Spring Break Book Haul

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This spring, a good friend and I decided that we were sick of our never-ending winter and that we deserved a tropical vacation! We booked a trip to Daytona Beach, Florida, where we planned to read on the plane, read by the pool, and read by the beach. In preparation for the trip, I purchased three books. I thought I would finish two books on my trip—and, at the very least one—but I was a bit ambitious apparently. I didn’t even finish one book! We had really quick layovers, so we didn’t end up reading in the airport, and I spent a lot of time people watching at the beach instead (cute kids, couples who didn’t seem like they would have ended up together, and women in bikinis who maybe shouldn’t have been in bikinis!). I bought The King’s Deception as a paperback so I could read on the beach. I got the furthest in this book—making it to page 260 by the end of our trip. I purchased Cress and Children of Liberty for my Kindle Fire, thinking I would use it on the plane and in the hotel. I got through a few chapters of Cress, but didn’t even touch the other novel. Here’s a little more about my vacation book haul:

  1. The King’s Deception by Steve Berry

Steve Berry is one of my favorite authors and I’ve talked about his books in other posts. This 2013 thriller intertwined with an historical conspiracy doesn’t disappoint. In this novel, Cotton Malone and his teenage son are headed to Europe—but, of course, nothing ever goes smoothly in Malone’s world. He stumbles into a CIA operation and diplomatic showdown involving a mystery about the true identity of Queen Elizabeth I, the last Tudor monarch. The situation is dangerous, and with his son involved as well, Malone has to stay a step ahead to uncover the truth of the King’s Deception. Read an excerpt of the novel here.

  1. Cress by Marissa Meyer

Cress is the third book in the Lunar Chronicles series, following Cinder and Scarlet. The novel brings back all our favorite characters from the previous books (Cinder, Captain Thorne, Scarlet, Wolf, Iko, and Emperor Kai), while introducing us to some new ones. Cress has been trapped in a satellite since her childhood by a Lunar thaumaturge. With nowhere to go and no one to talk to, Cress spends her day surfing netscreens, hacking computers, and spying on Earth. Her orders are to track down Cinder, but Cress has second thoughts about this. Meanwhile, Cinder and her fellow fugitives are trying to figure out how to overthrow the evil Queen Levana and her plans to invade Earth. Their attempt goes horribly wrong and the wedding between Queen Levana and Emperor Kai is less than two weeks away. Can Cinder and Cress figure out how to save Earth in time? If you haven’t read Cinder or Scarlet, be sure to check them out. Read excerpts of the novels here.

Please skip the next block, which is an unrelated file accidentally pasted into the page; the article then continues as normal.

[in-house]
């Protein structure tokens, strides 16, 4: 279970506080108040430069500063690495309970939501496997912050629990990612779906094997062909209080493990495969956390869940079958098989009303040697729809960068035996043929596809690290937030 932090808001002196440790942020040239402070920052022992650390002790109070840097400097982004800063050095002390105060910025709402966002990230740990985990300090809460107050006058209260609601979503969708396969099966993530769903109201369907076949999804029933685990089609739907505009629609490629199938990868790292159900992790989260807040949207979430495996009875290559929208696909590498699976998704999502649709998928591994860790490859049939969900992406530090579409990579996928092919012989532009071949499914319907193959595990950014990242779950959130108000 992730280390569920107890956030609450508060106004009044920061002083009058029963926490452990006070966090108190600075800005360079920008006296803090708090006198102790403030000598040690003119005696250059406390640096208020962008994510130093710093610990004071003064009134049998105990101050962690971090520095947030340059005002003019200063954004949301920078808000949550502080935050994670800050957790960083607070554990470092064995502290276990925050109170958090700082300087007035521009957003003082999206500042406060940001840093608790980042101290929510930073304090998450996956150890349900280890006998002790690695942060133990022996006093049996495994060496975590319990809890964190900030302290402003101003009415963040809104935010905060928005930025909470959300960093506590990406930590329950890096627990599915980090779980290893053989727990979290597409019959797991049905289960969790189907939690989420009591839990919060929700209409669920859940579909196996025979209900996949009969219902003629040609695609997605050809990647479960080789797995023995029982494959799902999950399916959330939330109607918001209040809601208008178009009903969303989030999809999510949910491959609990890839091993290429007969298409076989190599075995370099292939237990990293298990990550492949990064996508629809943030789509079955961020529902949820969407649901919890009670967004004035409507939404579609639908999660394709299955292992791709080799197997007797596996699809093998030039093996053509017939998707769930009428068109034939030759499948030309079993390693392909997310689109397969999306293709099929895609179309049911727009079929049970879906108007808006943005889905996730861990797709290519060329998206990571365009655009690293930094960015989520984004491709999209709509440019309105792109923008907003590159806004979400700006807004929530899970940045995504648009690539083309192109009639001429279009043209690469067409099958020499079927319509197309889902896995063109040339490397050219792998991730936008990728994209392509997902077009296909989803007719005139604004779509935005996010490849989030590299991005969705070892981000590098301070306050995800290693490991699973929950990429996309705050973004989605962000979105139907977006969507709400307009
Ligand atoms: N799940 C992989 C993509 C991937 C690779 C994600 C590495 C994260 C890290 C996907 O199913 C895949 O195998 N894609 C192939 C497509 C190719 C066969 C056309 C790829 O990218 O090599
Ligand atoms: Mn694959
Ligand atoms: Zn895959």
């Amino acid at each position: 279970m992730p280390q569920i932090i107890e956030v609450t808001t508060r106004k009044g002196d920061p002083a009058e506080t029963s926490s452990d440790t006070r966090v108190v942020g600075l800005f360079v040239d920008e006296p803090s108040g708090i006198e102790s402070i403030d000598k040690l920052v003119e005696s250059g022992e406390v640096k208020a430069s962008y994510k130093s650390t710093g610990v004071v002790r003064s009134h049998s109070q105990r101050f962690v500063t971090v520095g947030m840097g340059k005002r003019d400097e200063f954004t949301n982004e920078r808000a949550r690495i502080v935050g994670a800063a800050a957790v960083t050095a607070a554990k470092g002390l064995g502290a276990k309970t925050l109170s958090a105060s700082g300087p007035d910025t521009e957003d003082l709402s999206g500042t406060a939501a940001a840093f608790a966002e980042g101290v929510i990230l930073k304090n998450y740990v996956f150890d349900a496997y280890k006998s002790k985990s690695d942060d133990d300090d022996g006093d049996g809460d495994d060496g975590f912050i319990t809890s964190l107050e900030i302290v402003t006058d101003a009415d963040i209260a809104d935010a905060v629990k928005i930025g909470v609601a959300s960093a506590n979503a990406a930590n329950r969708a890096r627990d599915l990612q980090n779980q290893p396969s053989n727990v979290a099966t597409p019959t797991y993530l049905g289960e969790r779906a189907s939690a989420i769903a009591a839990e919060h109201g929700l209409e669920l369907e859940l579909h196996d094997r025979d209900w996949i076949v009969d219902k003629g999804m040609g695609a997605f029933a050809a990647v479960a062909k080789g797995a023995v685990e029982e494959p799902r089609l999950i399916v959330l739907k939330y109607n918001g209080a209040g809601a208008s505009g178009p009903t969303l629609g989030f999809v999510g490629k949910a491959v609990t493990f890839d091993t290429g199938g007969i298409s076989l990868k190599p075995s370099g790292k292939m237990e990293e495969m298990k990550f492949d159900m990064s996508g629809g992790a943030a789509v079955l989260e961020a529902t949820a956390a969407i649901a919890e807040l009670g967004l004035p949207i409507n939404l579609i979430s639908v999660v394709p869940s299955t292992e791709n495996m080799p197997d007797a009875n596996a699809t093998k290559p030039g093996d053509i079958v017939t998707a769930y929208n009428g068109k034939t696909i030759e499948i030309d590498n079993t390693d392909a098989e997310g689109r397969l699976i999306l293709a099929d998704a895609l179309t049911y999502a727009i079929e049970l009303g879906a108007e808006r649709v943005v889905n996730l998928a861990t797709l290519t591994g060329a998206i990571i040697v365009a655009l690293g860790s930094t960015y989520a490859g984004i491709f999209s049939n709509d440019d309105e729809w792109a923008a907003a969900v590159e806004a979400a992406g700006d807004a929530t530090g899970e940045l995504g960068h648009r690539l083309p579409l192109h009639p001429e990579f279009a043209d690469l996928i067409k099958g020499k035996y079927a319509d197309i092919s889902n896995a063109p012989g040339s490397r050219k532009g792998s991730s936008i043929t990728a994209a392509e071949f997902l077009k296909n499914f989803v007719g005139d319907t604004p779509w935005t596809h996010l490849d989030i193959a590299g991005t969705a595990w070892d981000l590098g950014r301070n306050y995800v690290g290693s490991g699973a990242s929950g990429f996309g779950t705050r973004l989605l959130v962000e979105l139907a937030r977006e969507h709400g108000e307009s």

1. Children of Liberty by Paullina Simons

Paullina Simons blew me away with the Bronze Horseman trilogy (I should really talk about the trilogy in a future post), so I was excited to read another book by this author. Simons brings us a prequel novel which tells the story of Alexander’s parents. Gina journeys from Italy to Boston to find a better life. There, she meets Harry Barrington, and thus begins their story of love and heartache. This novel is followed up by Bellagrand, a continuation of their saga.

What type of books do you like to read on the beach or on vacation?

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Entry #19 – Favorite Author:

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Entry #19 – Favorite author:  What author do you gravitate towards in the bookstore or library?  Which author can you not get enough books from?  Or maybe they’ve only written one book, but it changed your life.

Growing up, my very favorite author would have to be Caroline B. Cooney.  This past summer, I decided to send a piece of fan-mail to this author who was an important part of my life.  I don’t know if she actually read my letter or not, but I thought it was important to express my thanks for her novels.  Check out a bit of the letter I sent:

I picked up The Face on the Milk Carton in middle school and became a Caroline B. Cooney fan for life.  “Cooney” was the first bookshelf I always checked at the library or bookstore, and I voraciously read your body of work.  I realize now how lucky I was to have parents who valued reading and were able to fund my book habit.  I have read at least 40 of your titles and personally own 30 of the books.  I remember ordering some of the trickier to find titles on e-bay when I was in college.  I also have The Face on the Milk Carton starring Kellie Martin and Edward Herrmann recorded on VHS!